Sie sind auf Seite 1von 2

Fundamentals of Digital Signal Processing

Nathan Henry and Nicholas Cemenenkoff


Let's draw a squiggly line that doesn't intersect itself with a pencil. Then we'll take a blue pen and place four or ve dots anywhere along the pencil line and connect each dot. Comparing the lines created a zig-zagging geometric line and a free-owing, spontaneous line - we see that they don't exactly match up. The blue line sort of follows the squiggle's path, but obviously not exactly. But what if we drew the rst pencil squiggle, but then created a blue line comprised of 50 dots? The blue line would look much more like the squiggle. 200 dots? It'd probably just be made of dots and t almost exactly. In essence, adding more dots increases the amount of data derived from the pencil squiggle, the signal. Digital signal processing is the art of converting a continuously changing analog waveform into a series of discrete digital levels. Much like adding blue dots on a pencil line, the analog waveform is sliced into equal segments and the resulting waveform amplitude is measurable from the middle of each segment. Figure 1: A Pencil Squiggle and a Blue Line 

breaking it down into a linear combination of the basis vectors such that
f (x) = a1 e1 + + an en

Approaching the subject mathematically, let's say we are given a function space V with basis = {b1 , ... , bn }, and within this space we want to approach, or approximate the analog function f () by

In fact, Fourier was the one to rst come up with a groundbreaking theorem for this type of problem, and in it he proves that any continuous, periodic signal can be approximated as a sum of sines and cosines. So let's use those as our basis vectors and try to solve for the cocients, a1 , ... ., an . With a Fourier series, we are going to try to write a series representation for f (x) on L x L in the form,

f ( x) =
n=0

An cos

nx nx + Bn sin L L n=1

From our background in dierential equations and calculus, we see that a Fourier series is, in some way, a combination of the Fourier sine and Fourier cosine series. For now, it's not critically important to know if the series will actually converge to f (x), but we'll just assume it does. Next, we need to determine the coecients An and Bn . Now, cutting some corners here but bear with me, imagine the graphs of sine and cosine. They are perfectly opposite by inspection. It's a little long, but it's relatively simple to prove that the sets are mutually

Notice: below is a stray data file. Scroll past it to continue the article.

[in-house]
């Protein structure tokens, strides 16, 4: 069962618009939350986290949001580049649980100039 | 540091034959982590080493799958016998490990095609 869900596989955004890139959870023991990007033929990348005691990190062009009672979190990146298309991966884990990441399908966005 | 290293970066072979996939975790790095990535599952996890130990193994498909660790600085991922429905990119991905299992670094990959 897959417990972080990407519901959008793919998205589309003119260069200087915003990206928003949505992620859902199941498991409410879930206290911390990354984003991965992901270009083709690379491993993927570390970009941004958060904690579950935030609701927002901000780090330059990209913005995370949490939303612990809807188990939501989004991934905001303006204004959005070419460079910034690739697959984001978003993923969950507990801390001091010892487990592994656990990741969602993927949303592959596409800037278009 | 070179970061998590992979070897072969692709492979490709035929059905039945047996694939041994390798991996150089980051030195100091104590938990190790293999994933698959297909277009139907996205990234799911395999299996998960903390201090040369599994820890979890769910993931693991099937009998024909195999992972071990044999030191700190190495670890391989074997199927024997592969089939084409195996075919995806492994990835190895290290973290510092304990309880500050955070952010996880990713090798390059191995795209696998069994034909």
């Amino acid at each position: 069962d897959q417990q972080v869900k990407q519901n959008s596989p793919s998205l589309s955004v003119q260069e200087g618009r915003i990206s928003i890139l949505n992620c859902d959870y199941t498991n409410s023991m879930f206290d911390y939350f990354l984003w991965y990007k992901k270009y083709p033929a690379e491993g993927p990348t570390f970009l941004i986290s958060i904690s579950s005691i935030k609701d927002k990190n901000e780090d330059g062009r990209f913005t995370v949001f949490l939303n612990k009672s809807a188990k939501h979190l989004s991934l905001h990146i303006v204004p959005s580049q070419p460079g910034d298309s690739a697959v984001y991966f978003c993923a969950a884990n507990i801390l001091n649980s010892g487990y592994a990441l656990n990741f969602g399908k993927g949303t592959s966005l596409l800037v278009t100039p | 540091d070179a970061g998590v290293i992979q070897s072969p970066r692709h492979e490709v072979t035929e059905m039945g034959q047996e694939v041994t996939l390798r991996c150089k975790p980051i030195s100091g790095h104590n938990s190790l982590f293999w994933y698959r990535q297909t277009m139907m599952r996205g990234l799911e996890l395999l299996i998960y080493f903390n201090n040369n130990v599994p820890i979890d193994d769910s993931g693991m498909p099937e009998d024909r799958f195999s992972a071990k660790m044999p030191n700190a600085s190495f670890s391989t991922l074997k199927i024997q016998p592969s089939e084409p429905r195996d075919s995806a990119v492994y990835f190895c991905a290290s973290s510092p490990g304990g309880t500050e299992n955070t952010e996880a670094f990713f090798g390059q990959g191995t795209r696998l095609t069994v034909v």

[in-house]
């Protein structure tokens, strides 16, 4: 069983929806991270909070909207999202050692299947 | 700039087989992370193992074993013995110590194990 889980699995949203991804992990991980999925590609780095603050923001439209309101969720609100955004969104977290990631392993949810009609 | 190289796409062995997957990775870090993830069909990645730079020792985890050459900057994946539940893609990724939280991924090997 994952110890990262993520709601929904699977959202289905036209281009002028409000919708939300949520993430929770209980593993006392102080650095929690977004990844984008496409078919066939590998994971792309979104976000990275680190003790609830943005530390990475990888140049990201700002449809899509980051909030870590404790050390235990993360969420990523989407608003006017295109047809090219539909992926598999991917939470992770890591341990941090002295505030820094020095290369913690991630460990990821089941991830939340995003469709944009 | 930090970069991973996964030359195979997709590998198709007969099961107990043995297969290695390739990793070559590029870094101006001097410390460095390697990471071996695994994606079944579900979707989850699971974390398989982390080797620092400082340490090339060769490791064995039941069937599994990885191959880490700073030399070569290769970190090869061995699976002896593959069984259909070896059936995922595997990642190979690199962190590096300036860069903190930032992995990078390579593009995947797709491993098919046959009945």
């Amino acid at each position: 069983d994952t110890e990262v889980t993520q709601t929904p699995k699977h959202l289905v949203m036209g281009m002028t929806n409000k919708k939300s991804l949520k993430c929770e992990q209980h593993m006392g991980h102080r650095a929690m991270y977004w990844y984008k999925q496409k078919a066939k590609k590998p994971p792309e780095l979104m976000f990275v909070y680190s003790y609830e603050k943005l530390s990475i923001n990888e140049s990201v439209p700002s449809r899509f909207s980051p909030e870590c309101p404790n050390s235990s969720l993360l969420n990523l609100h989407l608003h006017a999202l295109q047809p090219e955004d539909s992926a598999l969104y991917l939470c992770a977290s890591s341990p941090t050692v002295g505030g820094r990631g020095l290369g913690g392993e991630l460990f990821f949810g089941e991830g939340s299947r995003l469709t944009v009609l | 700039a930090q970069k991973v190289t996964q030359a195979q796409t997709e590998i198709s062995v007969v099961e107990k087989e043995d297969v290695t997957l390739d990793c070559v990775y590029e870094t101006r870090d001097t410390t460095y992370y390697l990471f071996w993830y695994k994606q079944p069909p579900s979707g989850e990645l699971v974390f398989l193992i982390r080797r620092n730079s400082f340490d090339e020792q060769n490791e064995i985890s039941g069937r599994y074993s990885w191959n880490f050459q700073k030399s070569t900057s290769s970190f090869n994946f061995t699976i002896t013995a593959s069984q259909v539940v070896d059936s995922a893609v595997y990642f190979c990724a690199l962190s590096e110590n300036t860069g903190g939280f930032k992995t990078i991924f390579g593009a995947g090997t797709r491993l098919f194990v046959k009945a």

nx nx and cos L L n=1 n=1 orthogonal on the interval L x L. The specic formulas for this principle are if n = m = 0 L 2L nx mx cos cos dx = L if n = m = 0 L L L 0 if n = m sin

sin
L

mx nx sin dx = L L

L 0

if n = m if n = m
mx L

So let's start o by multiplying both sides of the series above, f (x), by cos L to L.

and integrating from

f ( x) =
n=0

An cos

nx nx + Bn sin L L n=1
L

mx f (x) cos dx = L L

nx mx An cos cos dx + L L L n=0

Bn sin
L n=1

nx mx cos dx L L

Integral signs are just fancy summation symbols. So let's change them around just for shits and giggles.

f (x) cos
L

mx dx = An L n=0

cos
L

nx mx cos dx + Bn L L n=1

sin
L

nx mx cos dx L L

Now we'll take advantage of the fact that the sines and cosines are mutually orthogonal. The integral in the second series will always be zero and in the rst series, the integral will be zero if n = m. This reduces to

f (x) cos
L

mx dx = L

Am (2L) Am (L)

if n = m = 0 if n = m = 0

Solving for Am gives


A0 = 1 = L
L

1 2L

f (x) dx
L

Am

f (x) cos
L

mx dx L

m = 1, 2, 3, ...
mx L

Now, do it all over again, ya varmint! But this time, multiply both sides by sin sides from L to L and interchange the integral and summation to get
mx dx = An f (x) sin L L n=0
L

. Integrate both

nx mx sin dx + Bn cos L L L n=1

sin
L

nx mx sin dx L L

In this case the integral in the rst series will always be zero and the second will be zero if n = m and so we get

f (x) sin
L

mx dx = Bm (L) L

Finally, solving for Bm gives,


Bm 1 = L
L

f (x) sin
L

mx dx L

m = 1, 2, 3, ...

With Fourier sine and Fourier cosine series, since the functions are conveniently even, it's quite easy to show a reduced form of the coecients in terms of an integral from 0 to L. However, since this Fourier series, or Fourier transform is arbitrary, we have no idea whether f (x) is even, odd, or neither. So there it is right there! 2